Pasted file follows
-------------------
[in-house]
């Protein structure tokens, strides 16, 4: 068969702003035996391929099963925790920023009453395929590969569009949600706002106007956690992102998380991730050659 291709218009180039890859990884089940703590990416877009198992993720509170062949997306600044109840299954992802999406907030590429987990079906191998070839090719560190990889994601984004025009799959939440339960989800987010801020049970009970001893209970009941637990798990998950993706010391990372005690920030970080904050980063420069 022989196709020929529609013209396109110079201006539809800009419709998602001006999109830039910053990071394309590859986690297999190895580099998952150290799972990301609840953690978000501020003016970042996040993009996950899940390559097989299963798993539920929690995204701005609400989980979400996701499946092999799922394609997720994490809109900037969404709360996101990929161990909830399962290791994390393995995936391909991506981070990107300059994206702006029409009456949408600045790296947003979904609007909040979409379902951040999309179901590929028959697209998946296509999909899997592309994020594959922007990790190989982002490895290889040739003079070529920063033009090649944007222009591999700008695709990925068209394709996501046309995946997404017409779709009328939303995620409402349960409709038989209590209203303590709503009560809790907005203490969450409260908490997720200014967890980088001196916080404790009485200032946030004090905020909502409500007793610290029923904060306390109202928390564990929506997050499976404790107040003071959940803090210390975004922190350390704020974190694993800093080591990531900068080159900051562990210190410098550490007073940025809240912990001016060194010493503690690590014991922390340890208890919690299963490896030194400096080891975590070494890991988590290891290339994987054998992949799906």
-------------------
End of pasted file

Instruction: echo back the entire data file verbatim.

[in-house]
């Protein structure tokens, strides 16, 4: 068969702003035996391929099963925790920023009453395929590969569009949600706002106007956690992102998380991730050659 291709218009180039890859990884089940703590990416877009198992993720509170062949997306600044109840299954992802999406907030590429987990079906191998070839090719560190990889994601984004025009799959939440339960989800987010801020049970009970001893209970009941637990798990998950993706010391990372005690920030970080904050980063420069 022989196709020929529609013209396109110079201006539809800009419709998602001006999109830039910053990071394309590859986690297999190895580099998952150290799972990301609840953690978000501020003016970042996040993009996950899940390559097989299963798993539920929690995204701005609400989980979400996701499946092999799922394609997720994490809109900037969404709360996101990929161990909830399962290791994390393995995936391909991506981070990107300059994206702006029409009456949408600045790296947003979904609007909040979409379902951040999309179901590929028959697209998946296509999909899997592309994020594959922007990790190989982002490895290889040739003079070529920063033009090649944007222009591999700008695709990925068209394709996501046309995946997404017409779709009328939303995620409402349960409709038989209590209203303590709503009560809790907005203490969450409260908490997720200014967890980088001196916080404790009485200032946030004090905020909502409500007793610290029923904060306390109202928390564990929506997050499976404790107040003071959940803090210390975004922190350390704020974190694993800093080591990531900068080159900051562990210190410098550490007073940025809240912990001016060194010493503690690590014991922390340890208890919690299963490896030194400096080891975590070494890991988590290891290339994987054998992949799906």